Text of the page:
Acid Gas Injection (AGI) facilities have been constructed and are currently being commissioned at the ExxonMobil Shute Creek Treating Facility in Southwestern Wyoming, United States. The successful startup of the Shute Creek AGI facilities will demonstrate the feasibility of using AGI compression, liquefaction, and pumping technology on large scale projects to dispose of waste acid gases.
This paper discusses the purpose of AGI facilities at Shute Creek and provides an overview of the equipment and processes implemented in the Shute Creek facilities which include acid gas compression, water removal, liquefaction, and pumping. Commissioning of facilities on CO2 and safety considerations of the AGI facilities are also discussed.
This paper has been prepared for presentation at the International Petroleum Technology Conference (IPTC) in Doha, Qatar scheduled for November 21–23, 2005.
Purpose of AGI. The AGI facilities at Shute Creek Treating Facility are intended to replace aging Claus sulfur recovery units. Installation of the AGI facilities will eliminate bottlenecks and avoid downtime associated with the sulfur recovery units. In addition, the AGI facilities allow Shute Creek Treating Facility to exit a historically weak Sulfur market and reduce SO2 emissions.
The AGI facilities at Shute Creek consist of centrifugal compressors, centrifugal pumps, coolers, separation equipment, pipelines and wells to dehydrate and inject acid gas generated in the gas sweetening process. An overall block flow diagram of the Shute Creek AGI facilities is shown in Figure 1. In conjunction with the installation of the AGI facilities, Cogeneration facilities were also installed to generate steam and power for plant consumption.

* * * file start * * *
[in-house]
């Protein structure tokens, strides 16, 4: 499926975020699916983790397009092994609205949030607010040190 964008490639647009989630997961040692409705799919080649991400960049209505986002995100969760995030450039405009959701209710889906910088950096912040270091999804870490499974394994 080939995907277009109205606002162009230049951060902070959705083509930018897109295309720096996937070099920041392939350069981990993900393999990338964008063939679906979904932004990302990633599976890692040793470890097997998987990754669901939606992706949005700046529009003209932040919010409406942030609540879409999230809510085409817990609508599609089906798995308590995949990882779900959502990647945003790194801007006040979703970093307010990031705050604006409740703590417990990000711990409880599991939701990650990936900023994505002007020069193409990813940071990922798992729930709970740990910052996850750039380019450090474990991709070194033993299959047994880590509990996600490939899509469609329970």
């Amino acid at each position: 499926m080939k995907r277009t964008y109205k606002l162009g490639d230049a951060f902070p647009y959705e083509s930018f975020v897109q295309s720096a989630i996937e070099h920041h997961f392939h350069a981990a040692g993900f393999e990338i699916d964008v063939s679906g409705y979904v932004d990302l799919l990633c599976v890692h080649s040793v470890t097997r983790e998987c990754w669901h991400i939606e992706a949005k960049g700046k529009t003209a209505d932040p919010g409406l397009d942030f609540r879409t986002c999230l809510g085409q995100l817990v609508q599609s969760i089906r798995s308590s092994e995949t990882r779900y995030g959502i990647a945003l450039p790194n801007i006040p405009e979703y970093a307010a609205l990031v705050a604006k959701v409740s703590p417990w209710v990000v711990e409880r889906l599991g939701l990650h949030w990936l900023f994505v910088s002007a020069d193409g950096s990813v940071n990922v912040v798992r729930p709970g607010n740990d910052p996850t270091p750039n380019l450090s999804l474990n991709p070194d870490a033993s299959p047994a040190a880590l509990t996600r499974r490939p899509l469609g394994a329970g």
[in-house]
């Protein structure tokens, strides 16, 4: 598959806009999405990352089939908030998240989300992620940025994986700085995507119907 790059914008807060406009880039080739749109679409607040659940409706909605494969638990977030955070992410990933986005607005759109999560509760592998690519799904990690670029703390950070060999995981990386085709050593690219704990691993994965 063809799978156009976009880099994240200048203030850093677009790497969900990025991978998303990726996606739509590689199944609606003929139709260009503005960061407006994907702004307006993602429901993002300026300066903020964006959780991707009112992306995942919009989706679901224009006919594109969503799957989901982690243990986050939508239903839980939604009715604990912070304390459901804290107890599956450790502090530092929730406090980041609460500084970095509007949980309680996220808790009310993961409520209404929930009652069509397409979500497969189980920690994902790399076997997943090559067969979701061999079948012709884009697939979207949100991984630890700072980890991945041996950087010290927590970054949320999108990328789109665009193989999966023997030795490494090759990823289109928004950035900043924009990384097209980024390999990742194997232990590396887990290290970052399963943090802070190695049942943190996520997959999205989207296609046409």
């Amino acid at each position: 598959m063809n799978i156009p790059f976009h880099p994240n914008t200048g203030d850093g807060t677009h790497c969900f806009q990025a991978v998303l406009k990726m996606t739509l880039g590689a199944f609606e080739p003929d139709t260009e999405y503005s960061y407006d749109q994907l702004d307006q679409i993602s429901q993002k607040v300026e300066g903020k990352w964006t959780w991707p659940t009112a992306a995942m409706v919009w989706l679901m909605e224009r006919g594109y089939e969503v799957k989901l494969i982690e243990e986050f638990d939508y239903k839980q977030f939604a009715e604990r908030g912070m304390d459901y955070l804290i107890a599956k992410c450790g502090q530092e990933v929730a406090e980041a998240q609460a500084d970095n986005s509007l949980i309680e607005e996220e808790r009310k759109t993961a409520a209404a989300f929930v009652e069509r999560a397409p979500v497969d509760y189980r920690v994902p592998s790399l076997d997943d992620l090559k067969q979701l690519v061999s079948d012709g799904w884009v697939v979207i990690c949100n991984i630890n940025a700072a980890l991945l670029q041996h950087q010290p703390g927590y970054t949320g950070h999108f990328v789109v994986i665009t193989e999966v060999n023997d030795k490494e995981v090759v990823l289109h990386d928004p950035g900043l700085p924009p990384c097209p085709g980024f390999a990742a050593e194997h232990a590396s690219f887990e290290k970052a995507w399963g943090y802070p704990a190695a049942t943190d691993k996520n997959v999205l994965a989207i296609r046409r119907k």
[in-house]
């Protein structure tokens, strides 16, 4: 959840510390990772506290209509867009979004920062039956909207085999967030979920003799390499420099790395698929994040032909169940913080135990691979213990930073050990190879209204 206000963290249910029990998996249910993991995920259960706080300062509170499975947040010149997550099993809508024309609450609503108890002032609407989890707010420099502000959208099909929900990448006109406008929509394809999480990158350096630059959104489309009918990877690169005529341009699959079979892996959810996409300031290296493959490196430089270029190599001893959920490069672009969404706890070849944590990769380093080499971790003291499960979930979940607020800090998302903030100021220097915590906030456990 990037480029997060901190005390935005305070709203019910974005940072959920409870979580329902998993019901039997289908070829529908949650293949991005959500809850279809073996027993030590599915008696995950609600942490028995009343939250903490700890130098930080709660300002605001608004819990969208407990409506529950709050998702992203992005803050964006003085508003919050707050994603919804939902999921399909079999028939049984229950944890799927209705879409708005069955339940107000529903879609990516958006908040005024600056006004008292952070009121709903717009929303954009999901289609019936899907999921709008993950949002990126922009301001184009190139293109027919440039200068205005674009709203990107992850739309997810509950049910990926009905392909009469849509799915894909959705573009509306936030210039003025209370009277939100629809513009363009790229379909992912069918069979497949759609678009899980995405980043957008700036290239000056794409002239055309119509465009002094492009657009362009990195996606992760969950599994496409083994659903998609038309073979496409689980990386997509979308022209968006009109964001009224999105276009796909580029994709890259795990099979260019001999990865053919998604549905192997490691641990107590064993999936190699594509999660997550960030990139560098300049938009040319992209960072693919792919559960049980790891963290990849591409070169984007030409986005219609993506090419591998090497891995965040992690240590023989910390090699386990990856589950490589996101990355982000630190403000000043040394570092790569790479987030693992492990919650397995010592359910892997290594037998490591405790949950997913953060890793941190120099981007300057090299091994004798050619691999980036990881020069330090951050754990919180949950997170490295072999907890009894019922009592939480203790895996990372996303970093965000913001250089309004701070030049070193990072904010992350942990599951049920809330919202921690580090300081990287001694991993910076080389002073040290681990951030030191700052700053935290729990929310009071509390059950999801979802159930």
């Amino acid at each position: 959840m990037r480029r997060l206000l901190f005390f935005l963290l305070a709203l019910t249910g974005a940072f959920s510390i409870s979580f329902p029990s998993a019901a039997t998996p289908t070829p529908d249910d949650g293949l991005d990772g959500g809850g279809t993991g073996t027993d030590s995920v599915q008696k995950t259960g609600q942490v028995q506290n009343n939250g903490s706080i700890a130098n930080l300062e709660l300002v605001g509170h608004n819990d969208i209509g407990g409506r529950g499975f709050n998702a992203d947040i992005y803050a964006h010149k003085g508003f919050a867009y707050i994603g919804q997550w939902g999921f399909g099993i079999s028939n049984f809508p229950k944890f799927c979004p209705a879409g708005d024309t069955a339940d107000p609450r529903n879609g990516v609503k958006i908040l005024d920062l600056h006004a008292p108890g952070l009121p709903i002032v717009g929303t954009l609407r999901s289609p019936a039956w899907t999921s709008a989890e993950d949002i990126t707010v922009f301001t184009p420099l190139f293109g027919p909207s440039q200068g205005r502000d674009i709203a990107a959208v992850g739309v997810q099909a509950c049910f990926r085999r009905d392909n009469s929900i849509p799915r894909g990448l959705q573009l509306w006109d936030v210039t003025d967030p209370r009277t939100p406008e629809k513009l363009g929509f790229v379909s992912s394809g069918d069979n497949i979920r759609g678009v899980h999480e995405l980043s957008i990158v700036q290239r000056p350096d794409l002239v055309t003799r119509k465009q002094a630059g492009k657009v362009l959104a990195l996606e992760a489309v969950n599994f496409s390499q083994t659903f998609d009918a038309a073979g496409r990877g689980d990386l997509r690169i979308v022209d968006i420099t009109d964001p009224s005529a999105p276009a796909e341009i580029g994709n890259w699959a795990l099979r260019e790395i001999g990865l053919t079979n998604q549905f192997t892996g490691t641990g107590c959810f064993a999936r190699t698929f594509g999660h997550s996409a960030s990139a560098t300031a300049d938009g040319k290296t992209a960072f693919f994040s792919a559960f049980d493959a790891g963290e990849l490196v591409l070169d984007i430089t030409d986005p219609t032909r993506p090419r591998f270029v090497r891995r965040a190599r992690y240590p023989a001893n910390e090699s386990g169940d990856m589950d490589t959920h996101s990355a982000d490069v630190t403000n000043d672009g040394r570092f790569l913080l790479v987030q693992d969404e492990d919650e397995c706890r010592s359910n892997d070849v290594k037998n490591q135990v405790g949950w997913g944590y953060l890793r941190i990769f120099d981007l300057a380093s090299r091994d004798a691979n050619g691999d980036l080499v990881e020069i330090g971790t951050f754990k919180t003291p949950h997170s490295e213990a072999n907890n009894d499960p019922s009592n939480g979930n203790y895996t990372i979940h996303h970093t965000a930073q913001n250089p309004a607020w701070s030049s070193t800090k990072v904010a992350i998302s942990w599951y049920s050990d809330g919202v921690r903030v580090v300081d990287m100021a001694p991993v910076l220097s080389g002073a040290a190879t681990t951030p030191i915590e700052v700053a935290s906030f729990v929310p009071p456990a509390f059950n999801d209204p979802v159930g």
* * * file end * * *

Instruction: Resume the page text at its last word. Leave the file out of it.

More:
Unique Characteristics of the Shute Creek AGI Facilities.
There are currently about 80 AGI plants in operation throughout the world. Most of the operating facilities are located in Canada and the United States; however, about 10% of operating AGI facilities are located outside of North America. Most AGI facilities constructed to date consist of reciprocating compressors discharging directly into injection wells. AGI facilities in North America typically have design capacities of less than 5 MCFD. The Shute Creek AGI facilities are anticipated to be the largest in the United States with a design capacity of 65 MCFD of acid gas composed primarily of Hydrogen Sulfide, H2S and Carbon-Dioxide, CO2.